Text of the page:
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What does a gluten intolerance feel like?

Gluten intolerance

What does a gluten intolerance feel like?

Screenings suggest 1 in 100 people have coeliac disease in the UK, but only 24% of people with the condition are clinically diagnosed. This makes it much more common than previously thought. Coeliac disease is an autoimmune disease. It’s often the most severe form of gluten intolerance. In extreme cases, it causes damage to the digestive system, malnutrition, and osteoporosis. But, non-coeliac gluten sensitivity causes symptoms often identical to those of coeliac disease. The difference between the two conditions is the process your body undergoes when reacting to gluten.

The reason why a lot of gluten intolerance goes undiagnosed is due to the wide-ranging symptoms which vary between individuals. The symptoms of gluten intolerance sometimes don’t have anything to do with digestion. This means making the connection between what you are feeling and what you are eating is more difficult than you think. Below are some of the common symptoms that could signal you are experiencing gluten intolerance.

Digestive Symptoms

Digestive problems such as excess gas, bloating, diarrhoea, smelly faeces, and constipation could signal a gluten intolerance. These are some of the most common complaints from people who are gluten sensitive and intolerant. But, the cause of these symptoms can lie in a wide range of other illnesses or problems. Experiencing them doesn’t necessarily mean you have an issue with gluten.

Other physical symptoms may include abdominal pain, unexplained weight loss, joint and muscle pain, and leg or arm numbness. These symptoms are physically uncomfortable but also leave you feeling miserable if they occur at inconvenient times which stops you enjoying your day. This is why it is best to find the cause of these problems if they happen regularly.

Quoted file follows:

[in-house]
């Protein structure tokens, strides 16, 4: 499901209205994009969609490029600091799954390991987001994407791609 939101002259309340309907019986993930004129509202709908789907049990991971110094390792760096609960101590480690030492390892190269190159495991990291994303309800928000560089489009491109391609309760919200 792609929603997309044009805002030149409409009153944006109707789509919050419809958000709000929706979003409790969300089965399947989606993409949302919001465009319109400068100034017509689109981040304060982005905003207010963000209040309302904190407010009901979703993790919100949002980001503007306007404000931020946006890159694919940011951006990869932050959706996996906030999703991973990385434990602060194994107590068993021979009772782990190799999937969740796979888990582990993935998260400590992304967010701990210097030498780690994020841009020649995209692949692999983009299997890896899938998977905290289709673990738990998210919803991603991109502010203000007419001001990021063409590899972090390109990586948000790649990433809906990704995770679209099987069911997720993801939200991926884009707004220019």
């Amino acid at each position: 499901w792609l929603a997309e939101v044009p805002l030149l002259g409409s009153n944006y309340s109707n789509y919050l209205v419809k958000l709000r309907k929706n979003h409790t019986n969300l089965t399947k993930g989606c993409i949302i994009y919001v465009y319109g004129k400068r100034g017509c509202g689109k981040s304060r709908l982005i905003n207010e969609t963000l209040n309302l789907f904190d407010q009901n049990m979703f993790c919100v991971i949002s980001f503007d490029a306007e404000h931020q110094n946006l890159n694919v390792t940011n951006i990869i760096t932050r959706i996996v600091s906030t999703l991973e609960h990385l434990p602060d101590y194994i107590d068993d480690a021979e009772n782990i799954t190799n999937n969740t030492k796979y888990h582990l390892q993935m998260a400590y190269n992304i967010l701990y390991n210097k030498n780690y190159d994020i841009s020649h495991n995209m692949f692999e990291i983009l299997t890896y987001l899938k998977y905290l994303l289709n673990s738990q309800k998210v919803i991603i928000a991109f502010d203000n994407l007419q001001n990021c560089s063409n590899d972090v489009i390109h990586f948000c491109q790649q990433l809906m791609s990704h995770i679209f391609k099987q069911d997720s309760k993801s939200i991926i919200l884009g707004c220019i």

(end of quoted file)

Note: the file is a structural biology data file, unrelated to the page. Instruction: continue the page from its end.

Non-Digestive

Gluten-intolerant individuals may be more prone to headaches than other people. It can leave you feeling tired and having a reduced ability to think clearly. This affects up to 40% of gluten intolerant individuals. Those who are gluten intolerant also seem to be at an increased risk of anxiety, panic attacks, and depression. These symptoms are often missed in connection with gluten intolerance as many find it unexpected that gluten-related illnesses affect your mental health as well as physical.

There are a few theories as to why this is the case. These include abnormal serotonin levels, gluten exorphins interfering with the central nervous system, and changes to the gut microbiota as a result of gluten intolerance. Gluten intolerance may directly cause anxiety and depression. But, the cause of these symptoms may be due to other physical symptoms which reduces your quality of life.

The feeling of being gluten intolerant can mimic the feeling of many other health issues and lead to a reduced sense of well-being. The symptoms are not specific to gluten intolerance. This means coeliac disease and non-coeliac gluten sensitivities go undiagnosed as people don’t always relate the symptoms to gluten. For this reason, if you are experiencing any of these symptoms it may be useful to keep a food diary to see if there are gluten related patterns with your symptoms.

If you are unsure whether you are suffering from a gluten intolerance, getting tested is the best way to understand what it might be causing these uncomfortable symptoms. Book an appointment with one of our specialists today.

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